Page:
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How to file for disability, Filing for SSI
Disability Requirements, Disability Status
How long is the wait?, Disability Application
The Social Security List of Impairments
Qualifying for Disability, Mental Disability
Disability Lawyer Info, Disability Back Pay

Applying for disability with Multiple Sclerosis, MS



 
Social Security Disability is based upon residual functional capacity, simply what an individual is able to do in spite of the limitations imposed upon them by their disability conditions. Consequently, an individual with MS may have a good chance of getting Social Security Disability.

Individuals who have multiple sclerosis are evaluated under section 11, the neurological section of the Social Security Disability List of Impairments, referred to, simply, as the listings. MS is specifically given consideration under impairment listing 11.09.

The Social Security Disability handbook evaluates MS under these criterions: motor disturbance, visual or mental impairment, and muscle weakness with repetitive movements. Lets take a look at how each of the criteria is evaluated.

1. Disorganization of motor function: this is described as severe and persistent motor dysfunction in two extremities that affect gross and fine motor movements or an individual’s gait or stance.

2. Visual impairment: this involves impairment of an individual's central visual acuity (the disability standard for acuity is defined as vision in the better eye as being 20/200 or worse, even after best correction), contraction of peripheral visual fields in the better eye, or loss of visual efficiency.



3. Mental impairment: an individual must exhibit the loss of specific cognitive abilities or have affective changes with one of the following: personality changes, mood disturbance, emotional changes (anger management, crying), impairment in impulse control, or loss of measured intellectual ability of at least 15 IQ points. One of these problems must result in marked restriction in at least two of the following: restriction of an individual's daily activities, difficulties with social functioning, or difficulties in maintaining concentration, or multiple episodes of decompensation.

4. Muscle weakness with repetitive movement: an individual must exhibit motor function fatigue with muscle weakness when performing a lot of activity. This fatigue must be verified by a physical examination and result from a dysfunction of certain areas of the central nervous system associated with MS.

If an individual suffers from a significant physical or mental impairment as the result of MS, their residual functional capacity is likely to be very limited.

If your MS has prevented you from performing substantial work activity for the past twelve months or you expect it to prevent your work activity for twelve months, you may be entitled to Social Security Disability.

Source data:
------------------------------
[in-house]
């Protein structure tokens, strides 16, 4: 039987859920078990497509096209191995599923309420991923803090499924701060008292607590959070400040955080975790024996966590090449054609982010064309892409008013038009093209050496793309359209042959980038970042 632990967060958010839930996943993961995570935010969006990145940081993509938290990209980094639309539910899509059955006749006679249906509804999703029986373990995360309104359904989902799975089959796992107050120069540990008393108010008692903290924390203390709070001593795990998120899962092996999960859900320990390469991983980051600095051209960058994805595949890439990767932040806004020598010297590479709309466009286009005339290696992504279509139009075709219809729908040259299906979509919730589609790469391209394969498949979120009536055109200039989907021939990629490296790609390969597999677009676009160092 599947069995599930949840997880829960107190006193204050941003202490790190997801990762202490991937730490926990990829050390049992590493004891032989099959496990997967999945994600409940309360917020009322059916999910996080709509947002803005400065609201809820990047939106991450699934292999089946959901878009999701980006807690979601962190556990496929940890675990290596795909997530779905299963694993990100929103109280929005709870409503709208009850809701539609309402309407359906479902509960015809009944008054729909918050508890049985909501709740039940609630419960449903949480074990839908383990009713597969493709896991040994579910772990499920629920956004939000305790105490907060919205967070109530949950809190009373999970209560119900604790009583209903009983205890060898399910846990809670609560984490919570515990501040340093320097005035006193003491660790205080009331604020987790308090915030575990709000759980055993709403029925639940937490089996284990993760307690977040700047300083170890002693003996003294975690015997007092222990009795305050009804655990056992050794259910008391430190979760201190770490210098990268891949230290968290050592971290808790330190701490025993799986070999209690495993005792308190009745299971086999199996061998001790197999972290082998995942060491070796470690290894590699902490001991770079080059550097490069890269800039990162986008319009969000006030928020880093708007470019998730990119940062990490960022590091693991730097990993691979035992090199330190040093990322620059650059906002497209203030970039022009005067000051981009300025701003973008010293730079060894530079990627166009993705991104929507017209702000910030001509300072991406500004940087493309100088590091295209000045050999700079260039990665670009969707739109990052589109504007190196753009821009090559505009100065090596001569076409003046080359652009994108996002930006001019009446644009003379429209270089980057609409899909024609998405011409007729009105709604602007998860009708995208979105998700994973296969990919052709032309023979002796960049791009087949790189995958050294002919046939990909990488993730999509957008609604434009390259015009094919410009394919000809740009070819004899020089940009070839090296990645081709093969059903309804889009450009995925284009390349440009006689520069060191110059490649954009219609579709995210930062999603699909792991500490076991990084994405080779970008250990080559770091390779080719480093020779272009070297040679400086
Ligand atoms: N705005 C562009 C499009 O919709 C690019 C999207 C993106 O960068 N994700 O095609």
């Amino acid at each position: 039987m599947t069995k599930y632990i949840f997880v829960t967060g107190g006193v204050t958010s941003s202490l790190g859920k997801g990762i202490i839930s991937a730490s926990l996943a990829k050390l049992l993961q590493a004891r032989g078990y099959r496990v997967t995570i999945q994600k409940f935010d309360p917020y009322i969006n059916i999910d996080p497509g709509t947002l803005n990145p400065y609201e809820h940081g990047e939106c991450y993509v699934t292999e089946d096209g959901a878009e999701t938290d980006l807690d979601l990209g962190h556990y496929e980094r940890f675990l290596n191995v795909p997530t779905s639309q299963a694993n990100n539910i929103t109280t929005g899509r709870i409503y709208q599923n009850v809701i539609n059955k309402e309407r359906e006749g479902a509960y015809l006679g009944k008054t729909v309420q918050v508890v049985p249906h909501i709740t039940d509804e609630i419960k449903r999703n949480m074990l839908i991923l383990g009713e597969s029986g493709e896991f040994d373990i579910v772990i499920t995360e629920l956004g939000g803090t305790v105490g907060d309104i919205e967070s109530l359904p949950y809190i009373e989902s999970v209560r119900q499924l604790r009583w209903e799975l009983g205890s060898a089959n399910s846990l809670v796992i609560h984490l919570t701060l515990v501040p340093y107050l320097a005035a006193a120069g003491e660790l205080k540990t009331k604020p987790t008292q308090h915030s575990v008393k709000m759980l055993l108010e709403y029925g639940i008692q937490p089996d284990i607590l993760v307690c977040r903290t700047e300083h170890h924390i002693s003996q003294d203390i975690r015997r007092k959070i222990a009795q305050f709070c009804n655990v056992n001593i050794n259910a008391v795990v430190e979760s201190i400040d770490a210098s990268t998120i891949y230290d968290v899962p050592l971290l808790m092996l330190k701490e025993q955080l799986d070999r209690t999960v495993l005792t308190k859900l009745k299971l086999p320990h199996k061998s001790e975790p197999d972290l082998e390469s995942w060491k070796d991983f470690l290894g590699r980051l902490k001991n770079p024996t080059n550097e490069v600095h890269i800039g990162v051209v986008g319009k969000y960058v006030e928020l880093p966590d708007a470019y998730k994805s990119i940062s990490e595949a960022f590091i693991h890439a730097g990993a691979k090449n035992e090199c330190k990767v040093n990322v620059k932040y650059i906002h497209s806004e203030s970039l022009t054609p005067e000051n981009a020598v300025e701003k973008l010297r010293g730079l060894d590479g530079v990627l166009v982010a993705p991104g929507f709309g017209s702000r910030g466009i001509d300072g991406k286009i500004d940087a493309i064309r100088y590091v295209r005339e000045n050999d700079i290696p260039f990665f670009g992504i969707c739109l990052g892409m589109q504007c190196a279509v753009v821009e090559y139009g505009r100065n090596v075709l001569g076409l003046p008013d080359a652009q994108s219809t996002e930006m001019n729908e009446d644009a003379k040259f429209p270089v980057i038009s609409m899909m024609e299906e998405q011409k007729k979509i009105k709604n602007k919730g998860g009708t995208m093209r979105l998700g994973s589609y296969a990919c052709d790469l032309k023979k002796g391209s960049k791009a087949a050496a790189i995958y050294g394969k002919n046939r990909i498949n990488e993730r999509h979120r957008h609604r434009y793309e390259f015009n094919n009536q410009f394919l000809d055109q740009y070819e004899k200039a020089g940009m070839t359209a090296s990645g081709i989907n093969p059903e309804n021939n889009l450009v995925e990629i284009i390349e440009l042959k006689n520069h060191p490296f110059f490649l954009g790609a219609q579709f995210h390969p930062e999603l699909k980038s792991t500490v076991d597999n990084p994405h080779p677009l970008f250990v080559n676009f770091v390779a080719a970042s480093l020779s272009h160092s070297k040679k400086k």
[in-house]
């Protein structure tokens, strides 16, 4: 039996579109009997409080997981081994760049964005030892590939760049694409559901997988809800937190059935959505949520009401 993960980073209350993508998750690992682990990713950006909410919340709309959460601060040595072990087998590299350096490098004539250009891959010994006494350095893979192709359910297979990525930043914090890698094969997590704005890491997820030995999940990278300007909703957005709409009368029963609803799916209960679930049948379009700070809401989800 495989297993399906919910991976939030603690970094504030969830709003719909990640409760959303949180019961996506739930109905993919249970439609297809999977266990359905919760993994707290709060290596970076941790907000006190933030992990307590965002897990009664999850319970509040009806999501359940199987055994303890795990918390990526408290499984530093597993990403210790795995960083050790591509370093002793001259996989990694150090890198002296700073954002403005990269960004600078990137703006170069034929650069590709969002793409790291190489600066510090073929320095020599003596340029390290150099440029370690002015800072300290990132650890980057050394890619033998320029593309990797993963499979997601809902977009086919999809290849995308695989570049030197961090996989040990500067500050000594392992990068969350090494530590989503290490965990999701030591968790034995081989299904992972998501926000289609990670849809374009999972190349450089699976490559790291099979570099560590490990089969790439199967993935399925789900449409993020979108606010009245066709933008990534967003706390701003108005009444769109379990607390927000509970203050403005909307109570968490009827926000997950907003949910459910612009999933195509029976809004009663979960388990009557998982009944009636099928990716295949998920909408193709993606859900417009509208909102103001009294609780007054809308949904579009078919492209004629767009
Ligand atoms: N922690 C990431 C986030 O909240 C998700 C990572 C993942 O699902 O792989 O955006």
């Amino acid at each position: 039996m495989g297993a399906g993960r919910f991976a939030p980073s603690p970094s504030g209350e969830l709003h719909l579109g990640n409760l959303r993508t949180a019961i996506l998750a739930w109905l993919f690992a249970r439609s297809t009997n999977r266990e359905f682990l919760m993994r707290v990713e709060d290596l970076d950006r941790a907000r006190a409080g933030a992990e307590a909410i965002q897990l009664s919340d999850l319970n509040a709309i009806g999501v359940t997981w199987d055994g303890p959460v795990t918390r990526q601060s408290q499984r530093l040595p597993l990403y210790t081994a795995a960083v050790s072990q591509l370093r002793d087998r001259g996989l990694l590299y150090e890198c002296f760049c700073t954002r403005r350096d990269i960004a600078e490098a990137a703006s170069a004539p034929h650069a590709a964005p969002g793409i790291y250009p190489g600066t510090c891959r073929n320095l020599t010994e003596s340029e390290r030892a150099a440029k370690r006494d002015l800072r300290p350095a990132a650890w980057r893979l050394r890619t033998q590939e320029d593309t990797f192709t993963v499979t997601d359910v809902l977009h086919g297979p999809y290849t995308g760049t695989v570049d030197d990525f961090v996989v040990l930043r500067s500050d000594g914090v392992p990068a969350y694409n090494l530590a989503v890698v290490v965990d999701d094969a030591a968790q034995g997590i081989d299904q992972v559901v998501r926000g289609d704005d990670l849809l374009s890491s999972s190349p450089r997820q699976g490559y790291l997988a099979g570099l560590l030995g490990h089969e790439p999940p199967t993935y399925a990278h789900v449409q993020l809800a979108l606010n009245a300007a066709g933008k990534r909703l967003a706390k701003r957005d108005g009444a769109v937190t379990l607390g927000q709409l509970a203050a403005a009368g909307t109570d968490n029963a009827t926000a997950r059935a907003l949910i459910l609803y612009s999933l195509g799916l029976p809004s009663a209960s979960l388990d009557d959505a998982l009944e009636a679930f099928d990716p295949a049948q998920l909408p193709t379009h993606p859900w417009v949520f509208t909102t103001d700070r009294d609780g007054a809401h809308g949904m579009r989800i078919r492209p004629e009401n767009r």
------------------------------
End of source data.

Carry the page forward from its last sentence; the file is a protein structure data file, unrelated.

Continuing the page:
Note: residual functional capacity can be measured on an RFC form. RFC forms are typically submitted by attorneys at disability hearings; however, an RFC form can also be submitted by a claimant or the claimant's representative at any stage of the process.








Essential Questions

What is the Social Security Disability SSI list of impairments?

Can you work while getting or applying for Disability?

How Often Does Social Security Approve Disability The First Time You Apply?

Tips for getting Social Security Disability or SSI benefits approved

What medical conditions will get you approved for disability?

What kind of Mental Problems Qualify for Disability?

Receiving a Disability Award Letter

Conditions Social Security will recognize as a disability

Previously answered questions regarding SSD and SSI

Applying for disability in your state



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These pages answer some of the most basic questions for individuals who are considering filing a claim.

Can you get temporary Social Security Disability or SSI benefits?

Permanent Social Security Disability

What is the difference between Social Security Disability and SSI?

Who is eligible for SSI disability?

Can I Be Eligible For SSI And Social Security Disability At The Same Time?

What makes a person eligible to receive disability benefits?

Applying for Disability - How long does it take to get Social Security Disability or SSI benefits?

What happens if I file a disability application and it is denied by a disability examiner or Judge?









For the sake of clarity, SSDRC.com is not the Social Security Administration, nor is it associated or affiliated with SSA. This site is a personal, private website that is published, edited, and maintained by former caseworker and former disability claims examiner, Tim Moore, who was interviewed by the New York Times on the topic of Social Security Disability and SSI benefits in an article entitled "The Disability Mess" and also by the Los Angeles Times on the subject of political attempts to weaken the Social Security Disability system.

The goal of the site is to provide information about how Social Security Disability and SSI work, the idea being that qualified information may help claimants pursue their claims and appeals, potentially avoiding time-consuming mistakes. If you find the information on this site helpful and believe it would be helpful to others, feel free to share links to its homepage or other pages on website resource pages, blogs, or social media. Copying of this material, however, is prohibited.

To learn more about the author, please visit the SSDRC.com homepage and view the "about this site" link near the bottom of the page.